Dr. Solomon Kamson presents 5-year review of full-endoscopic assisted MIS lumbar decompression in outpatient setting: 6 observations

Megan Wood -   Print  |

Solomon Kamson, MD, PhD, of Bothell, Wash.-based Spine Institute Northwest, presented findings from a five-year review of full-endoscopic assisted minimally invasive lumbar decompression in an outpatient setting.

The study included 178 patients undergoing lumbar decompression surgery through interlaminal and foraminal full-endoscopic assisted methods between 2011 and 2015. The patients suffered from lumbar degenerative disc disease, facet arthropathy, foraminal stenosis or central canal stenosis


Researchers compared MIS with various spine surgery techniques in terms of OR time, complication rates, blood loss, leg and back visual analogue scale scores and patient satisfaction.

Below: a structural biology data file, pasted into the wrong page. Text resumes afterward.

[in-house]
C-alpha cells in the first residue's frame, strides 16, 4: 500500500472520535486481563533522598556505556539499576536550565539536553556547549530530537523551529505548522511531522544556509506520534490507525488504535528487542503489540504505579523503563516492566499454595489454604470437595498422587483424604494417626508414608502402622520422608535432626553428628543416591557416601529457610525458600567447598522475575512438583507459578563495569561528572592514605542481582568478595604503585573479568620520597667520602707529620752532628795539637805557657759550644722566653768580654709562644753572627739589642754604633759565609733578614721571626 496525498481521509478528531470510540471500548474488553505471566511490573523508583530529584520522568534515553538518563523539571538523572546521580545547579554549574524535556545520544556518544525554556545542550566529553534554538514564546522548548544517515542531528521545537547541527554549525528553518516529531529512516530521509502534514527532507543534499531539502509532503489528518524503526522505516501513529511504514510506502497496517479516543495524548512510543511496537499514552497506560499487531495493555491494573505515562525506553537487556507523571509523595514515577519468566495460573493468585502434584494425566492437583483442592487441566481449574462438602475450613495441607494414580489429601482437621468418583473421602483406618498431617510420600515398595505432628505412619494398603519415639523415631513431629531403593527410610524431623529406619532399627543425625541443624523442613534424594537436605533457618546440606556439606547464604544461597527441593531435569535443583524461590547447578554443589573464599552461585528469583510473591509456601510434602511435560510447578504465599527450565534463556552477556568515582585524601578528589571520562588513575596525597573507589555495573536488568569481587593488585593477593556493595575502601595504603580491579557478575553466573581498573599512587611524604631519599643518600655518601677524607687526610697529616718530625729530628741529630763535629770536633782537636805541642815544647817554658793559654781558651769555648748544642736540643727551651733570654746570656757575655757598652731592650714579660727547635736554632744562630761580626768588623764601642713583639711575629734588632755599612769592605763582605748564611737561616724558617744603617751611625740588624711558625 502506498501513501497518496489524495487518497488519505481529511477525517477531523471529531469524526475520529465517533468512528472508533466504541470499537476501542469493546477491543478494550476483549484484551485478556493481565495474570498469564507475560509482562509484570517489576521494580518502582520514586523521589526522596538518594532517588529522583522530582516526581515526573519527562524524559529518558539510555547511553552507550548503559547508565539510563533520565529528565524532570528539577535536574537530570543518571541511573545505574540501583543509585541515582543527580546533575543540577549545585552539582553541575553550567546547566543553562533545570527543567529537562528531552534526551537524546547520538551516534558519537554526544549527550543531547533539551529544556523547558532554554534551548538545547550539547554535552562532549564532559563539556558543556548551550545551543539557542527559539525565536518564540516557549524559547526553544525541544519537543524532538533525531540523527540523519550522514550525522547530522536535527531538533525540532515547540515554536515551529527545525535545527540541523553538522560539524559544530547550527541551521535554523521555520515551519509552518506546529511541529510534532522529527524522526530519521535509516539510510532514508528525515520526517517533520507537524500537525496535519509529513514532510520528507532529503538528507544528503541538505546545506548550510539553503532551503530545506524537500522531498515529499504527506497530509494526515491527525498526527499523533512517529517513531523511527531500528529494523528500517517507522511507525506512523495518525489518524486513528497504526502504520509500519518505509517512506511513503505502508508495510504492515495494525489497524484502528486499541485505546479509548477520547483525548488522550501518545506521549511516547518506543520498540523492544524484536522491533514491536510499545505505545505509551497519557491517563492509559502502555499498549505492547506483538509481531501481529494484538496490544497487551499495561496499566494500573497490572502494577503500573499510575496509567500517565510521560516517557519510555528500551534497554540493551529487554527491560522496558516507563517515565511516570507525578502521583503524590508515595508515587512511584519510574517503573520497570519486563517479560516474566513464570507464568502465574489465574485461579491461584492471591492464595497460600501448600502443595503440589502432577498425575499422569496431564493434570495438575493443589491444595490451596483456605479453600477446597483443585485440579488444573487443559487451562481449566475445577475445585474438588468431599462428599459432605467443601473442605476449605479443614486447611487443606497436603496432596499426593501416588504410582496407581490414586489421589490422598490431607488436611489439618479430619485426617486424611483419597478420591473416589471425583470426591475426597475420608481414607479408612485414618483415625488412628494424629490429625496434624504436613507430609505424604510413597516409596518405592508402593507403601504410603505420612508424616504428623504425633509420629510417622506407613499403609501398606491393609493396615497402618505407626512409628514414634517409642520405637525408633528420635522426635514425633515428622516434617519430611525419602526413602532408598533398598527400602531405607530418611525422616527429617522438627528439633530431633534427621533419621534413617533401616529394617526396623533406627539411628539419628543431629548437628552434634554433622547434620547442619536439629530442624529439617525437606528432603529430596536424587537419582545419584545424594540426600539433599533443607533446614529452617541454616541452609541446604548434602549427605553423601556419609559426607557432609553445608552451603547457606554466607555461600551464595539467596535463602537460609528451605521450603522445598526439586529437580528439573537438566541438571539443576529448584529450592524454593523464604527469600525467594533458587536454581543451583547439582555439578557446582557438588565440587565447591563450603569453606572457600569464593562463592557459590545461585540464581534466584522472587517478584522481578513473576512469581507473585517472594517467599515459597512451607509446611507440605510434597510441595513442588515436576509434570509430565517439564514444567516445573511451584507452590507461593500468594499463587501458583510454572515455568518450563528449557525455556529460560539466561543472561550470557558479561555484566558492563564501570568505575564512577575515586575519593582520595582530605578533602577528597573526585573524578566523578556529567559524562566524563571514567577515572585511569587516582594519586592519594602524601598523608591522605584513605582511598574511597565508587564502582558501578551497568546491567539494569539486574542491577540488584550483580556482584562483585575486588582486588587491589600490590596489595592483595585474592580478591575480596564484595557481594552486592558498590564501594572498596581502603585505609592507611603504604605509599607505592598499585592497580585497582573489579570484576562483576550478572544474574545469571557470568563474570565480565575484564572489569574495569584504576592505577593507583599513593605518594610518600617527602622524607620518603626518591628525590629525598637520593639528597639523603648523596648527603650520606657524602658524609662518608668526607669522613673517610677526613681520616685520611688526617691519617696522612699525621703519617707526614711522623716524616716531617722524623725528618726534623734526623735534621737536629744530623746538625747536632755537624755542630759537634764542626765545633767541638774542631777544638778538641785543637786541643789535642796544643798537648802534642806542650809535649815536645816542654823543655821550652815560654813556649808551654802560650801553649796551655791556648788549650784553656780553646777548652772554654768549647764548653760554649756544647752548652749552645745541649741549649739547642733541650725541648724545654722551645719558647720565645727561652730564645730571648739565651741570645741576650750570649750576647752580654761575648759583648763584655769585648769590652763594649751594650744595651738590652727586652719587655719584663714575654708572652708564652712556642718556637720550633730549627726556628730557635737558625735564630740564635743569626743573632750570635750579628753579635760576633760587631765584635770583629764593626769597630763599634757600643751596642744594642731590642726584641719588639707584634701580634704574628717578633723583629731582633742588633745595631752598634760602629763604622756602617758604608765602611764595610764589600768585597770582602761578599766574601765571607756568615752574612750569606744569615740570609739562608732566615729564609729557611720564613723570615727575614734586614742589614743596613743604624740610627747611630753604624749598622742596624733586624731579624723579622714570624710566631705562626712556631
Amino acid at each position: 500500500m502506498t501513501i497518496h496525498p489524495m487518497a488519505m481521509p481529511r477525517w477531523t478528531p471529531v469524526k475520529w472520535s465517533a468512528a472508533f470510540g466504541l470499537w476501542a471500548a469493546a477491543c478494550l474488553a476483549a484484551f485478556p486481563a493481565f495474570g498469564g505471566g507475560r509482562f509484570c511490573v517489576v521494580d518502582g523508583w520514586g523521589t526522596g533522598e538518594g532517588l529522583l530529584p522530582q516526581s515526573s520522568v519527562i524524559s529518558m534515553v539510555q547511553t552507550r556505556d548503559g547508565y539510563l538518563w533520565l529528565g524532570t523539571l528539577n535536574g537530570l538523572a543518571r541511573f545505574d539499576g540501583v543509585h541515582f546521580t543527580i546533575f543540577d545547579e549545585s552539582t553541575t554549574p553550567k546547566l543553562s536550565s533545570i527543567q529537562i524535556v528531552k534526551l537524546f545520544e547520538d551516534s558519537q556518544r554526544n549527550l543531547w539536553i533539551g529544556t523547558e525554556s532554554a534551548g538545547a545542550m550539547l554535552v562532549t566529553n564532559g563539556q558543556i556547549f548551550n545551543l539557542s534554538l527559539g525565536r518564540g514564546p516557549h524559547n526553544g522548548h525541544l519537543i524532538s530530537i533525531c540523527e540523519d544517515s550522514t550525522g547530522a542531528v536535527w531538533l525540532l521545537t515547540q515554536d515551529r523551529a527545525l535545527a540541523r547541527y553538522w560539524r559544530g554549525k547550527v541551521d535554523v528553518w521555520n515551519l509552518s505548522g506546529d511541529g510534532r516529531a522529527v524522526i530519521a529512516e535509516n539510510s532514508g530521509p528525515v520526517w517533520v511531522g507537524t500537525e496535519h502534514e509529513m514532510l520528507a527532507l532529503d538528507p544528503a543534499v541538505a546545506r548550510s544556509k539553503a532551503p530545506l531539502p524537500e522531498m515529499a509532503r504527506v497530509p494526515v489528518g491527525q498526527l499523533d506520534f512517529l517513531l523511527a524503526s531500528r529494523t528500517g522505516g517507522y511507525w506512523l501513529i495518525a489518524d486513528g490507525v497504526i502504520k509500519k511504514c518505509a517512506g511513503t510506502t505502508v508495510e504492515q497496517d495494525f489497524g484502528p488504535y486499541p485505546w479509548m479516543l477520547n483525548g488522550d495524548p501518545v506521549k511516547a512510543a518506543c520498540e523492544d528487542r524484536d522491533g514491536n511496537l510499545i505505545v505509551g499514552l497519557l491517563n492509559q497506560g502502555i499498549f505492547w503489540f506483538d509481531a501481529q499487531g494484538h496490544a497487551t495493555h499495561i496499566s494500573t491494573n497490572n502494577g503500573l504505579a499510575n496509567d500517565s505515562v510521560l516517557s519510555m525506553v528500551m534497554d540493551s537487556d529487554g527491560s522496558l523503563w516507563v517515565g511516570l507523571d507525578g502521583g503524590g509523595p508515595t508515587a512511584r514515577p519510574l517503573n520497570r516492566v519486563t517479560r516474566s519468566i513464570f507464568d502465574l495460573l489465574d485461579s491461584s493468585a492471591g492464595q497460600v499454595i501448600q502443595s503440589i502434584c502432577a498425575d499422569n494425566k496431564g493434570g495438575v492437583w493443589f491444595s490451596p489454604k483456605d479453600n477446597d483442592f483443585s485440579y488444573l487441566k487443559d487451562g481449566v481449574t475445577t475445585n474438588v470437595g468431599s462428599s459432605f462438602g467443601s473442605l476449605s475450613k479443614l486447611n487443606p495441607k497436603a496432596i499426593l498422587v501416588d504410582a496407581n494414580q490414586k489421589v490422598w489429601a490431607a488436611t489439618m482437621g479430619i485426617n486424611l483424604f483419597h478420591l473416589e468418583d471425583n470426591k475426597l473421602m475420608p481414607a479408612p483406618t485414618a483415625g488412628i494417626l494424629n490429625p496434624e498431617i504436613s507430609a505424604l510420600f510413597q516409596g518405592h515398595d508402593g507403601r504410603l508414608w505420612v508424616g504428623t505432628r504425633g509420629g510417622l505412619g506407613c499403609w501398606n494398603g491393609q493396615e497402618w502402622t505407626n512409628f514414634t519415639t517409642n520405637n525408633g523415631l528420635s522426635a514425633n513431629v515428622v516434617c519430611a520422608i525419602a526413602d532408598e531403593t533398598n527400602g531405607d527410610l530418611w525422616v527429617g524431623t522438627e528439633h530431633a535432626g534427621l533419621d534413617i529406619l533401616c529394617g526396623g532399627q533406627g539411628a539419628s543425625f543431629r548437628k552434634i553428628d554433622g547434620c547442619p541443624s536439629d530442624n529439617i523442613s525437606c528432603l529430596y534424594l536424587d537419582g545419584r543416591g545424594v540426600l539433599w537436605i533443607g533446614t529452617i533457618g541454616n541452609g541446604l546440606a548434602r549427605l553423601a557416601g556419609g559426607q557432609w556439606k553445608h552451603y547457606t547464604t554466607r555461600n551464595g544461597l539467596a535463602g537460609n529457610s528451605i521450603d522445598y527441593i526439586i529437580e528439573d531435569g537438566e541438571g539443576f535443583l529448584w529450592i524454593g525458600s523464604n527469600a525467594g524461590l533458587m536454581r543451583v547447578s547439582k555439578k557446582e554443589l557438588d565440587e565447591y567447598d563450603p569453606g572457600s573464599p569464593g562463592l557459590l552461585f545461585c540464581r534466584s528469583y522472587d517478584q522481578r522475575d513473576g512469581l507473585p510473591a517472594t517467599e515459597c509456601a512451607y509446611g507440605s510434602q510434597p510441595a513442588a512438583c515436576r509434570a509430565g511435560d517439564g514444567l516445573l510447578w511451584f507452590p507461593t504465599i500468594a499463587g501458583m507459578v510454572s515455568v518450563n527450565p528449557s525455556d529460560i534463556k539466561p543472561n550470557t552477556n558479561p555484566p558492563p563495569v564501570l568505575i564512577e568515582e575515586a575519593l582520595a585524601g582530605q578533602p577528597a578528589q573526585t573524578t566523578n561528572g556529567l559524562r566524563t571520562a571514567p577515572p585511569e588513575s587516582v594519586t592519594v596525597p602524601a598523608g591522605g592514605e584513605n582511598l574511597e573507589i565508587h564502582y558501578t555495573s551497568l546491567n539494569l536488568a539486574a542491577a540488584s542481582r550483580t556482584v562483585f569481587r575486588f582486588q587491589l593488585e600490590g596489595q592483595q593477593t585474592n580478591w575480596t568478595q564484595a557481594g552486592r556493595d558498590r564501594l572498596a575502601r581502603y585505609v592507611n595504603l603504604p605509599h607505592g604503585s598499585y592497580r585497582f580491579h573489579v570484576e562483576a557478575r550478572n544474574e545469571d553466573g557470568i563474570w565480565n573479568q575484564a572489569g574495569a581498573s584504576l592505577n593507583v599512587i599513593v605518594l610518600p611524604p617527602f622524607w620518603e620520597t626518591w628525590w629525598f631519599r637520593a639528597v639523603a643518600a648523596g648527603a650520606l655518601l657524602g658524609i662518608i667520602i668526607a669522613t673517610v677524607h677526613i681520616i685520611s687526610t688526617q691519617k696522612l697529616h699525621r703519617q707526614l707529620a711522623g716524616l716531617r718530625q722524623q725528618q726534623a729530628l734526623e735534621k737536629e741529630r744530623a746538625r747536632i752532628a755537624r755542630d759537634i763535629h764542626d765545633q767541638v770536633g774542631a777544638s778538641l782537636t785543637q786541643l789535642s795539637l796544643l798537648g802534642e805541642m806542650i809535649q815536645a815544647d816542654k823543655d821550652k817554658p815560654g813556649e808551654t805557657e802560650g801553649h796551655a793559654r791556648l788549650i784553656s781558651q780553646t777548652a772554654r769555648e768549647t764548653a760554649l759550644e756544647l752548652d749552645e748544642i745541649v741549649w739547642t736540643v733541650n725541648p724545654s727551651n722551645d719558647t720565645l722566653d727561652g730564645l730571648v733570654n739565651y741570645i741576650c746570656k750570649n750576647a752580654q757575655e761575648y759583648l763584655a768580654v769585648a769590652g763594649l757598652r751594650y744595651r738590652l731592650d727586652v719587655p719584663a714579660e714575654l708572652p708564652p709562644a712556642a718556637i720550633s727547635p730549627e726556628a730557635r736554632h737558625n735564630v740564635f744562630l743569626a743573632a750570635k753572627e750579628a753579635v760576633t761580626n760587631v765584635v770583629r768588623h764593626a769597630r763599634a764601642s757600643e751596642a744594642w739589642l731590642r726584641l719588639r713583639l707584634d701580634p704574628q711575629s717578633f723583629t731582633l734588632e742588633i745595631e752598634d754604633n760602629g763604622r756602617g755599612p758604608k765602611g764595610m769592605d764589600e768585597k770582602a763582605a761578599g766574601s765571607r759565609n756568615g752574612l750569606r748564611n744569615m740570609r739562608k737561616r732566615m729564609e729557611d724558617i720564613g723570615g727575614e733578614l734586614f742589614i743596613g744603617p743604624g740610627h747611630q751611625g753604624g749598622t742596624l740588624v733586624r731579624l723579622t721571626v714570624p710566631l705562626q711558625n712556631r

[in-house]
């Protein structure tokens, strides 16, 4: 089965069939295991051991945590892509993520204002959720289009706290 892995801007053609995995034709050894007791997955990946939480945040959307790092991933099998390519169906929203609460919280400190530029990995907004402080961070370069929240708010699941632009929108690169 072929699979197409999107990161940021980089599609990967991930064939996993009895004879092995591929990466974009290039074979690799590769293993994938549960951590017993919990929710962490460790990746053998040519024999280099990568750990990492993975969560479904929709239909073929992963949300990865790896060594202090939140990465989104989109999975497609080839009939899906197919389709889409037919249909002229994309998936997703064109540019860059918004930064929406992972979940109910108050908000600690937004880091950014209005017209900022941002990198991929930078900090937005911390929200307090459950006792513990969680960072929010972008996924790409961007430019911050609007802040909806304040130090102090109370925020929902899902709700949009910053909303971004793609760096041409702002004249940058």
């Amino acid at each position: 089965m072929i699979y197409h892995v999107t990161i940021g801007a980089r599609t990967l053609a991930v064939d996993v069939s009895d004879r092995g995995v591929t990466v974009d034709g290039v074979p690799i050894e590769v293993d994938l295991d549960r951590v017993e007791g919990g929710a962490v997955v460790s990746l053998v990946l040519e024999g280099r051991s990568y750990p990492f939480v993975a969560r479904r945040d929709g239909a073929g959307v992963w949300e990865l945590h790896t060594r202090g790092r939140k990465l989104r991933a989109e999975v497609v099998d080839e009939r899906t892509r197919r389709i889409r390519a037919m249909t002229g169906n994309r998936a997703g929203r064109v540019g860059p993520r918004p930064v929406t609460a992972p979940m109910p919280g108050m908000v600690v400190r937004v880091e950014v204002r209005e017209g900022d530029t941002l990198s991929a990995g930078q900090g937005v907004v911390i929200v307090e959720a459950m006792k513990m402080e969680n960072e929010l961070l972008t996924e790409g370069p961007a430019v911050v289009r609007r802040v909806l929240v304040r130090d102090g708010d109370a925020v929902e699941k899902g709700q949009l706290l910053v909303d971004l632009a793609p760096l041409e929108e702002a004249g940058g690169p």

Pain Physician Journal published the study.


Here are six observations:


1. The study revealed the following ranges of overall complication rates:


•    Open lumbar disc surgery: 5.3 percent to 20.7 percent
•    Microendoscopic discectomy: 4 percent to 41.5 percent
•    MIS: 5 percent to 15.4 percent


2. Full-endoscopic assisted lumbar discectomy studies reported a 16.6 percent overall complication rate.


3. While age impacts OR time, body mass index had no significant effect.


4. Ninety-five percent of patients lost less than 5 mL of blood during the procedures.


5. Eighty-eight percent of the patients would recommend their surgery and between 70 percent and 80 percent of patients were satisfied with their procedure.


6. Study authors concluded MIS is a safe and viable alternative to open back surgery.


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